It didn’t seem to make much sense at first, but research in both animals and humans now shows that anandamide is a natural stress reliever and antipsychotic. Piomelli thinks that the high levels seen in people with schizophrenia aren’t the cause of the problem, but the result of the brain’s attempts to solve it.
The new study confirmed that as CBD relieved patients’ symptoms, anandamide levels rose in concert. “It looks like anandamide is a signaling molecule that has evolved to help us cope with stress,” Piomelli says. “In the brain, everything it does seems to be related to ways of relieving stress. It can relieve anxiety and reduce the stress response. It is involved in stress-induced analgesia [when you stop feeling pain while fighting or fleeing]. These are all mechanisms to help us prevent [negative outcomes related to stress],” says Piomelli.
“If Dr. Piomelli is right, then the brain is exquisitely sensitive to changes in anandamide levels,” says Krystal.
This raises another question, however. THC itself mimics anandamide. If high levels of anandamide are helpful for schizophrenia, why does marijuana smoking intensify psychotic states?
Here’s where it gets complex. THC mimics not only anandamide, but also another cannabinoid, 2-AG, which fits the same receptors and is far more common. “There is 200 times more 2-AG than anandamide in the brain,” Piomelli says. “At the end of the day, the complexity is such that 2-AG has a whole cluster of effects. Anandamide has completely different effects, sometimes even opposite effects. That is why with THC you get a big mess.”
Complicating matters further, when chronic marijuana smokers build up a tolerance to THC, it may down-regulate the entire system, making it harder for anandamide to have its positive effects. This may be why some studies find that people with schizophrenia who smoke marijuana get worse.
So, where does CBD fit in? It doesn’t attach to a receptor like THC, or fool the brain into thinking that it’s getting extra anandamide or 2-AG. “What CBD seems to be doing is preventing anandamide from being destroyed,” says Piomelli. That allows the substance to exert its stress-reducing and antipsychotic effects on the brain longer, without the negative effects of THC.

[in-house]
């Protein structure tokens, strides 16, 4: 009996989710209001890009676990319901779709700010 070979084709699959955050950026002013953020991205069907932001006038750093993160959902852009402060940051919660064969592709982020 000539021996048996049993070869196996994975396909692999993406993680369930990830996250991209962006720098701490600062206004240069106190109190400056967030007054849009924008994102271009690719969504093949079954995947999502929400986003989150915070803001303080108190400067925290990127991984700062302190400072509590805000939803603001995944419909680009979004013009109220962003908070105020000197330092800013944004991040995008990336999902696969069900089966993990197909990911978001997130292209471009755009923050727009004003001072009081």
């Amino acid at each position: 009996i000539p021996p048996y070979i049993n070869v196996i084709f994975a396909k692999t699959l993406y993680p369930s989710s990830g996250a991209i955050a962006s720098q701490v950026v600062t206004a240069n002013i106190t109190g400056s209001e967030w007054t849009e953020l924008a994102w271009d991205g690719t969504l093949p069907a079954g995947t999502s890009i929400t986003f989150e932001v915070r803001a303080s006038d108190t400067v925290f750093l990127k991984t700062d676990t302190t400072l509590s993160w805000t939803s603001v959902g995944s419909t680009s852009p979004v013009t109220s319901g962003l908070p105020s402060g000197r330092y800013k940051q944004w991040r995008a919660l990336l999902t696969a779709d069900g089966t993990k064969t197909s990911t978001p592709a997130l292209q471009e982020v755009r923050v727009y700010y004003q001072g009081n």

If replicated, the results suggest that CBD may be at least as effective as existing drugs for the treatment of schizophrenia, without the severe side effects that make patients reluctant to take medication. The catch: “The real problem with CBD is that it’s hard to develop for a variety of silly reasons,” says Piomelli.
Because it comes from marijuana, there are obvious political issues surrounding its use. Extracting it from the plant is also expensive. But the biggest barrier may be that CBD is a natural compound, and therefore can’t be patented the way new drugs are. That means that despite the possibility that it could outsell their current blockbuster antipsychotic drugs, pharmaceutical companies aren’t likely to develop it — a particularly striking fact when you consider that every major manufacturer of new generation antipsychotics in the U.S. has so far paid out hundreds of millions or billions of dollars in fines for mismarketing these drugs. Yet they still reaped huge profits.
Piomelli and others are working to develop synthetic versions of CBD that would avoid such hurdles. “We have one and are hoping to move forward in the near future,” he says.
For people with schizophrenia and their families, of course, it is likely to be infuriating that non-scientific issues like marijuana policy and patenting problems could stand in the way of a treatment that could potentially be so restorative. While it’s possible that these study results may not hold up or that researchers could discover problems related to long-term use of CBD, it’s hard to imagine that they could be any worse than what patients already experience.
Maia Szalavitz is a health writer for TIME.com